Monday, 12 January 2015

First trip of the year - Rutland Water

Yesterday I was off on my first proper birding trip of the year, on the annual jaunt to Rutland Water with the West Midland Bird Club. Last year's trip had included such delights as Black-Throated Diver, Barn Owl, Black-necked Grebe and Black Redstart so we had high hopes for today.

From the coach en route to our destination we spotted several Red Kites, looking marvellous in the low sun of the early morning. I also was given unexpected gifts! Andy, ever the bargain-fan, had picked up a copy of Rob Hume's 'Life With Birds' in Poundland for me, and Phil had brought in loads of old copies of Bird Watching magazines for anyone who was interested - he'd saved me one with an article about drawing birds :o) Many thanks Phil and Andy! 

We started as usual at the dam where, although we didn't reach the giddy heights of last year's triumvirate of 'birds whose names start with Black', we nonetheless still saw a Red-necked Grebe, Little Grebe, Great Crested Grebes and Goldeneyes a-plenty, as well as the usual Mallards, Tufted Ducks and Cormorants.

Onwards to the Anglian Water Birdwatching Centre, where we had a quick peer over the fields adjacent to the car park and found a few Redwings on the ground while a friendly Robin watched us closely and a pair of Egyptian Geese flew over.

Watchful Robin.

We then spent some time in the centre, enjoying the heated viewing area - mmmm. Here our lists expanded considerably, with the addition of ducks galore (Pochard, Gadwall, Teal, Shoveler, Wigeon, Goosander, and loads of Pintail - apparently present in the highest numbers ever recorded at Rutland Water), as well as Curlew, Little Egret, Shelduck, and Lapwing. 

Then it was back out into the cold to investigate the feeders, where we saw Blue, Great and Coal Tits, Dunnock, Blackbird, Moorhen and Reed Bunting. No sign of the Marsh Tits spotted by some other members of our group earlier though....we set off for the hides around the older lagoons to see what else we might find. This turned out to include more Red Kites, Song Thrush, Common Gull, Stock Dove, Kestrel, Redshank, Green Sandpiper and four lovely Smew - a male and three females. Not too shabby! We stopped off at the feeding station again and had better luck - two Marsh Tits visited frequently, and a flock of Long-tailed Tits descended and engulfed the feeders for some time!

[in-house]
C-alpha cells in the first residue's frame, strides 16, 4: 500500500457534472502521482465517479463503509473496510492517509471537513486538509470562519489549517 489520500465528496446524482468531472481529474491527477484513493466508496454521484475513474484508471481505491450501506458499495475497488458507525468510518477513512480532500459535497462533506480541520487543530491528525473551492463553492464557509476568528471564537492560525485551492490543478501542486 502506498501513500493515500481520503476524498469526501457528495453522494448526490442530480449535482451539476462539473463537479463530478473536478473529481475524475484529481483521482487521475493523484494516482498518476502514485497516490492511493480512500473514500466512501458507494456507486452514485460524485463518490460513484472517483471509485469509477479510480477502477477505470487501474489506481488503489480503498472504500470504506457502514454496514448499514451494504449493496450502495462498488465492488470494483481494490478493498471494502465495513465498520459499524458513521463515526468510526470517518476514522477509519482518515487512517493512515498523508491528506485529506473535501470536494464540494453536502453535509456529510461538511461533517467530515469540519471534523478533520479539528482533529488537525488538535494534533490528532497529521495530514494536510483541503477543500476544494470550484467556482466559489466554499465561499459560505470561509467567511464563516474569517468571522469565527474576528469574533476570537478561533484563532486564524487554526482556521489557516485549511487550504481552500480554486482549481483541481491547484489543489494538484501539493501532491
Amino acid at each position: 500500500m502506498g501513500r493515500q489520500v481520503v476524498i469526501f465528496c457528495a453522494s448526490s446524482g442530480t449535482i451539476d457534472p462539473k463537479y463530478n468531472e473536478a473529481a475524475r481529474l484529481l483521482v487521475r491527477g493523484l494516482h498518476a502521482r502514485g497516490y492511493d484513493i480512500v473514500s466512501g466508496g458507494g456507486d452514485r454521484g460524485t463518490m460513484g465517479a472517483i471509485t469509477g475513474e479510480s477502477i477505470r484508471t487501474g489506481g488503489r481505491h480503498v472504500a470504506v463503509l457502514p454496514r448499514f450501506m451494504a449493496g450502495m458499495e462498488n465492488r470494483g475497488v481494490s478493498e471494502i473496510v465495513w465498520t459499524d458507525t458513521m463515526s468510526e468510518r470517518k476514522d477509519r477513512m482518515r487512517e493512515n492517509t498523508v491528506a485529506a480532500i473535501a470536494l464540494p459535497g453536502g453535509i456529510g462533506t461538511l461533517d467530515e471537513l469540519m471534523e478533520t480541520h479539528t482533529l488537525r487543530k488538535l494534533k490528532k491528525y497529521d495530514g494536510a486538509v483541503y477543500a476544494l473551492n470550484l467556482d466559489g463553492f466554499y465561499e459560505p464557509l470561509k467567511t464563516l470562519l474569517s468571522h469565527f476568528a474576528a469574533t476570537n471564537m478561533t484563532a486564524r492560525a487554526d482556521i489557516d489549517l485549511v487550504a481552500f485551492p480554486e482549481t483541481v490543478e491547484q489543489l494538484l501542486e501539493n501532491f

Couple of Long-tailed Tits, a Blue Tit and a Reed Bunting tuck in.
We then went to wait in hopeful anticipation for the emergence of a Barn Owl; while we waited a few Canada and Greylag Geese flew over, a Buzzard perched on an Osprey nesting platform, and a Green Woodpecker popped up in front of the hide. A keen-eyed member of our group found a Brown Hare lying low in the rough grassland; it had flattened itself down and was well-camouflaged, but we could see its eye peering out! I enjoyed checking in on the hare every few minutes to see if it had moved (I really like hares), it was still in place when we eventually left the hide so perhaps that was where it was going to spend the night. Alas, the weather grew increasingly dank and drizzly as the afternoon drew on, and this probably put off the Barn Owl, as we did not see one. The changing light as the sun set and the weather passed through was rather lovely though:

Out there, a hare is snuggling down for the night.

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